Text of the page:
Pink Floyd win control of music in court battle
PINK Floyd won a High Court battle with EMI yesterday preventing the company from selling album songs as individual tracks.
The band, which signed up with EMI in 1967, also challenged its record label over the level of royalties paid for songs sold online, but that matter remains unresolved.
Lawyers said yesterday that other bands might be examining their contracts to see if they can use similar clauses to regain control of their music.
The ruling is a further blow for EMI, which lost its chief executive on Tuesday amid suggestions that bands including Pink Floyd and Queen were considering leaving the company.
EMI has suffered strained relations with its artists since it was bought in 2007 by Terra Firma, the private equity group run by Guy Hands. Sir Paul McCartney, the Rolling Stones and Radiohead have all quit since the takeover.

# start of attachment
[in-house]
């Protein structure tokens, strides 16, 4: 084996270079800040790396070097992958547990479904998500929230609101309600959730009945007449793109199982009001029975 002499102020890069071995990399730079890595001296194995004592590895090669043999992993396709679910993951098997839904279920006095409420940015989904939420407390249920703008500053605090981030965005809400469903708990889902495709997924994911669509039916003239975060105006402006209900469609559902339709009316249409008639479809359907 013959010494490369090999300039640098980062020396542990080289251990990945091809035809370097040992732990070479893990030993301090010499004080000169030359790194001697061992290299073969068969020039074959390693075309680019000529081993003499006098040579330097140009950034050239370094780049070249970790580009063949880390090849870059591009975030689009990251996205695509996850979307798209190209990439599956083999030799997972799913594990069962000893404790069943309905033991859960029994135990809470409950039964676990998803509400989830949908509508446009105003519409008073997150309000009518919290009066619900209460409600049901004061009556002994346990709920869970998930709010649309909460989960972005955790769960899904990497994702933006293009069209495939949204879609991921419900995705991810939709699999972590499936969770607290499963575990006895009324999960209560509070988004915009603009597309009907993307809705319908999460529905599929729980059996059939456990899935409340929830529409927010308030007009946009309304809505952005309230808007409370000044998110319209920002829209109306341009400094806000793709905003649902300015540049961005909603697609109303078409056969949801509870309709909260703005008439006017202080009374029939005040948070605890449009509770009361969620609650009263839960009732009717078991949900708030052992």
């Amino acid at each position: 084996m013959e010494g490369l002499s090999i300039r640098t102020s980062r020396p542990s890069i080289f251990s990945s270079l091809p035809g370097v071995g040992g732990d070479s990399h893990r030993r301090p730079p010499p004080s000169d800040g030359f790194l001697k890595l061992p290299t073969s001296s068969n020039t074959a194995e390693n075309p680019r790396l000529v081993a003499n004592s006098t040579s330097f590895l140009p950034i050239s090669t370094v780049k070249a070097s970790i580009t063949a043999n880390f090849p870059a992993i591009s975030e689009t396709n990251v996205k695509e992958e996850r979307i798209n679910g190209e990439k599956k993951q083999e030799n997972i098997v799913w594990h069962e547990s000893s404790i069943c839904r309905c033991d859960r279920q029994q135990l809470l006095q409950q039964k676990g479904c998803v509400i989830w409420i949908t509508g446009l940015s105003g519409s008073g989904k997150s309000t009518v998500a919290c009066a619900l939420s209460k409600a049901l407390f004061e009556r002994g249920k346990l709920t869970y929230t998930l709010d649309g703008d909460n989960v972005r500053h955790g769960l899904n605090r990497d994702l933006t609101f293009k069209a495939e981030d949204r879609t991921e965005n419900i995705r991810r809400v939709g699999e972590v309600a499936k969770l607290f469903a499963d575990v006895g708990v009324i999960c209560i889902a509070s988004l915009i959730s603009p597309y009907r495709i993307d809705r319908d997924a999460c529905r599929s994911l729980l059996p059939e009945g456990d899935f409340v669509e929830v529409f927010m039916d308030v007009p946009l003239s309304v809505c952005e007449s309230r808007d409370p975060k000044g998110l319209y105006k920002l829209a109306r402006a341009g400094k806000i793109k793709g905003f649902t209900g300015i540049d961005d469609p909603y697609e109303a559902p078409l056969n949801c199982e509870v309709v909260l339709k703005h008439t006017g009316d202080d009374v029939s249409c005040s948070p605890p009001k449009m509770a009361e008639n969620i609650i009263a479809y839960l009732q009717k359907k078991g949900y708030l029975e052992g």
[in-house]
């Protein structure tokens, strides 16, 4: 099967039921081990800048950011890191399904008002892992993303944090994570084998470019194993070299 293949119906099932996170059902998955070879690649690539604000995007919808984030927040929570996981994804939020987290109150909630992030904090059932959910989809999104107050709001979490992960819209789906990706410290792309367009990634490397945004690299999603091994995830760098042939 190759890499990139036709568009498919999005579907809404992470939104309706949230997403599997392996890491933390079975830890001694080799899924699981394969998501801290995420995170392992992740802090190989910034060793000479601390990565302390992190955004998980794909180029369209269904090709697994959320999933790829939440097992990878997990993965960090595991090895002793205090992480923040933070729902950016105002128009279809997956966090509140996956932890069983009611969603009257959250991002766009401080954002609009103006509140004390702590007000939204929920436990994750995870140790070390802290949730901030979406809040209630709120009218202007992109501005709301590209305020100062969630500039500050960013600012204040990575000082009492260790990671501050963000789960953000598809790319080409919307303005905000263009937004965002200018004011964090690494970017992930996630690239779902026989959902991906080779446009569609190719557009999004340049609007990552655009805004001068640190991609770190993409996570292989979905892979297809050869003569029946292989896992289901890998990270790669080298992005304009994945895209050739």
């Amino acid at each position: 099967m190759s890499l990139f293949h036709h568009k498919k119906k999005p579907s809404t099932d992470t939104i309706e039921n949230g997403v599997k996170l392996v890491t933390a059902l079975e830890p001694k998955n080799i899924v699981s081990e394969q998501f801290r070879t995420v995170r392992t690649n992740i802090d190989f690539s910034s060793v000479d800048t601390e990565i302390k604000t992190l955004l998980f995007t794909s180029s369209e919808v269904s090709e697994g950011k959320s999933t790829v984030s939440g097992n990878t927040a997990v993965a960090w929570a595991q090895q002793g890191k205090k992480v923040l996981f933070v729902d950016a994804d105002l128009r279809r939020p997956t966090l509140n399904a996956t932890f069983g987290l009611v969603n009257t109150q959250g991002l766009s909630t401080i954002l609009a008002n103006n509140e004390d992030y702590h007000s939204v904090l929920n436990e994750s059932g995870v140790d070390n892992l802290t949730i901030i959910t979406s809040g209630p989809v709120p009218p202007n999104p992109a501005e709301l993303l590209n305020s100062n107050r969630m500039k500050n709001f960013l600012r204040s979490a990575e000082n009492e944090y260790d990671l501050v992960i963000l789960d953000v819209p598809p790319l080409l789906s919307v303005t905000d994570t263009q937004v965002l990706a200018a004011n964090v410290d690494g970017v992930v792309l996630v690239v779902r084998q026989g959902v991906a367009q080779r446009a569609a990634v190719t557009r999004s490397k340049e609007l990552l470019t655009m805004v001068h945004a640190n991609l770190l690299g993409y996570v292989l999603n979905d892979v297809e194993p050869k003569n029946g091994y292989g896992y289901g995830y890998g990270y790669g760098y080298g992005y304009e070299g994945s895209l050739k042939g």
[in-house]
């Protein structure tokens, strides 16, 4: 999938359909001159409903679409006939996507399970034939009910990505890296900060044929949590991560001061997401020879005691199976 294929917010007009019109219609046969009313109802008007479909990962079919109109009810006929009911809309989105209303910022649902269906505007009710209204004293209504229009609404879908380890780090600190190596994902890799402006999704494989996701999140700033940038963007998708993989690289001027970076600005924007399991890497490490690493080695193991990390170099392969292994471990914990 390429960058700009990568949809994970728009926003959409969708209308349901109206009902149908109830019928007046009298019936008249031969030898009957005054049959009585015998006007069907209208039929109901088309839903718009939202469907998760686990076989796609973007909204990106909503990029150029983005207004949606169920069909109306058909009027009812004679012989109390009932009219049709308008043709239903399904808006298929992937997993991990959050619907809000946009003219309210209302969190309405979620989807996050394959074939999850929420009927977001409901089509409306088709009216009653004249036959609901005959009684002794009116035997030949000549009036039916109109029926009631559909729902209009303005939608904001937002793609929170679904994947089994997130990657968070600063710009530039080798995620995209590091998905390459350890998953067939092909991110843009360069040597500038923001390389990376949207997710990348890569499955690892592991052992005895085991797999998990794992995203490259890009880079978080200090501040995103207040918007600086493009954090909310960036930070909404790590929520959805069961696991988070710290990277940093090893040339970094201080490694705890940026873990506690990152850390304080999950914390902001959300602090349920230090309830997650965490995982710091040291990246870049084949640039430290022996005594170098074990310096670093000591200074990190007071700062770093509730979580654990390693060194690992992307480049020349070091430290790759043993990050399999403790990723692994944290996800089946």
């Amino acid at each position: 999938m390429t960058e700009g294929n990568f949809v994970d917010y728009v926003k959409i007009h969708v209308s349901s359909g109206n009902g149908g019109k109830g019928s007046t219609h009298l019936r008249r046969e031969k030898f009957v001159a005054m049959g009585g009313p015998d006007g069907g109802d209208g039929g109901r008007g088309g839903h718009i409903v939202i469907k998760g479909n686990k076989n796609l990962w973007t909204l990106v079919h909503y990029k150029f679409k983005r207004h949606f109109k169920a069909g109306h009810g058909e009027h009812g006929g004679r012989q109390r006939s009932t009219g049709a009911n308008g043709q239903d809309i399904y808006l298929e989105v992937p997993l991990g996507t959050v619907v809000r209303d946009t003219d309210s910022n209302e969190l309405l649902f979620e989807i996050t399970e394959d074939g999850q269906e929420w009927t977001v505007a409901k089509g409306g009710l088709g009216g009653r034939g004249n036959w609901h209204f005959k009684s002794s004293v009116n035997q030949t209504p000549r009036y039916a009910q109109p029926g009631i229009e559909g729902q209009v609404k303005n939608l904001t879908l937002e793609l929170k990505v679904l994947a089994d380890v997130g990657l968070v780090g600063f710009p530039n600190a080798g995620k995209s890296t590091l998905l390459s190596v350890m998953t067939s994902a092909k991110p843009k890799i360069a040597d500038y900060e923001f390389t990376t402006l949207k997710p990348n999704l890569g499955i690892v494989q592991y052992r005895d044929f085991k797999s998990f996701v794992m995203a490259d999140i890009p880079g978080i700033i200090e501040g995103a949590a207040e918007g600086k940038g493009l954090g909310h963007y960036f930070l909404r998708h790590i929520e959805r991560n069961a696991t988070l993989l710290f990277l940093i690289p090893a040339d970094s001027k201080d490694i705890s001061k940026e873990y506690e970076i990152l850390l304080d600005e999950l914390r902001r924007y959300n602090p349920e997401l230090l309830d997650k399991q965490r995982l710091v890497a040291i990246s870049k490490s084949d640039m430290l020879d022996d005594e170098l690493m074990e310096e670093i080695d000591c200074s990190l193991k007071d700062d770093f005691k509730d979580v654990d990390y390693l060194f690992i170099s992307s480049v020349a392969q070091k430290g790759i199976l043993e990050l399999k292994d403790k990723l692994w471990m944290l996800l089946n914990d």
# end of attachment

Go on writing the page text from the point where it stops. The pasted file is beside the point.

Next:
Pink Floyd has been one of the record company's most lucrative acts.
Sir Andrew Morritt, Chancellor of the High Court, accepted the group's arguments that EMI was bound by a contract stipulating that written consent was necessary for the sale of its material as anything other than complete albums.
However, Pink Floyd's music will continue to be sold as singles until other disputes between the band and EMI are resolved.
Peter Jenner, who managed the group in the 1960s, said that other bands would be likely to benefit from the ruling.
Mark Krais, an expert on music law at Bray and Krais solicitors, said that Pink Floyd's contract was likely to be unique to them, but could bear similarities with those of other groups.
Sir Andrew refused EMI permission to appeal and ordered that it pay the band's £60,000 (€66,000) legal costs. A spokesman for the company said: "There are further arguments to be heard and the case will go on for some time." (© The Times, London)